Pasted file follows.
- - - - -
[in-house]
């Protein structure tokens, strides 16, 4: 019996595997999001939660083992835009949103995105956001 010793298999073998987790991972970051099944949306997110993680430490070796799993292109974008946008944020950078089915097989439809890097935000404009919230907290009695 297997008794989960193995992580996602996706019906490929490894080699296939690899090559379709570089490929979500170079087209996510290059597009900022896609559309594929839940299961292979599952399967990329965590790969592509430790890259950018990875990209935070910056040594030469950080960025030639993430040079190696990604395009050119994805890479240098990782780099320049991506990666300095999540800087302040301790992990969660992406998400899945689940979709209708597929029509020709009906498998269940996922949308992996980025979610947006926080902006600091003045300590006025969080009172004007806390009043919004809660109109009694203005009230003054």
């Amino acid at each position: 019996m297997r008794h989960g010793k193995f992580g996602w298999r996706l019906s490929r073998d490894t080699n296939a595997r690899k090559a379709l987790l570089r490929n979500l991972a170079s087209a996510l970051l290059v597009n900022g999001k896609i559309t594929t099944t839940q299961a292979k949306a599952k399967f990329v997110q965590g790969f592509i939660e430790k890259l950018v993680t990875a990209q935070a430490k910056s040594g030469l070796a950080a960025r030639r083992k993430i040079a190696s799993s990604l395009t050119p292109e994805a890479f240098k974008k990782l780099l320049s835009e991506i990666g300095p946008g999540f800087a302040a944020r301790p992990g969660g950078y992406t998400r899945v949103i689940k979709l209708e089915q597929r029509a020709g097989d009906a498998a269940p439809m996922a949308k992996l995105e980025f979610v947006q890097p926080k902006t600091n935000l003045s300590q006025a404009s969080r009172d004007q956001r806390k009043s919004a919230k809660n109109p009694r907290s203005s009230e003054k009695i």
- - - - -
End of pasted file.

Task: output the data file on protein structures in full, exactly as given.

[in-house]
């Protein structure tokens, strides 16, 4: 019996595997999001939660083992835009949103995105956001 010793298999073998987790991972970051099944949306997110993680430490070796799993292109974008946008944020950078089915097989439809890097935000404009919230907290009695 297997008794989960193995992580996602996706019906490929490894080699296939690899090559379709570089490929979500170079087209996510290059597009900022896609559309594929839940299961292979599952399967990329965590790969592509430790890259950018990875990209935070910056040594030469950080960025030639993430040079190696990604395009050119994805890479240098990782780099320049991506990666300095999540800087302040301790992990969660992406998400899945689940979709209708597929029509020709009906498998269940996922949308992996980025979610947006926080902006600091003045300590006025969080009172004007806390009043919004809660109109009694203005009230003054």
């Amino acid at each position: 019996m297997r008794h989960g010793k193995f992580g996602w298999r996706l019906s490929r073998d490894t080699n296939a595997r690899k090559a379709l987790l570089r490929n979500l991972a170079s087209a996510l970051l290059v597009n900022g999001k896609i559309t594929t099944t839940q299961a292979k949306a599952k399967f990329v997110q965590g790969f592509i939660e430790k890259l950018v993680t990875a990209q935070a430490k910056s040594g030469l070796a950080a960025r030639r083992k993430i040079a190696s799993s990604l395009t050119p292109e994805a890479f240098k974008k990782l780099l320049s835009e991506i990666g300095p946008g999540f800087a302040a944020r301790p992990g969660g950078y992406t998400r899945v949103i689940k979709l209708e089915q597929r029509a020709g097989d009906a498998a269940p439809m996922a949308k992996l995105e980025f979610v947006q890097p926080k902006t600091n935000l003045s300590q006025a404009s969080r009172d004007q956001r806390k009043s919004a919230k809660n109109p009694r907290s203005s009230e003054k009695i």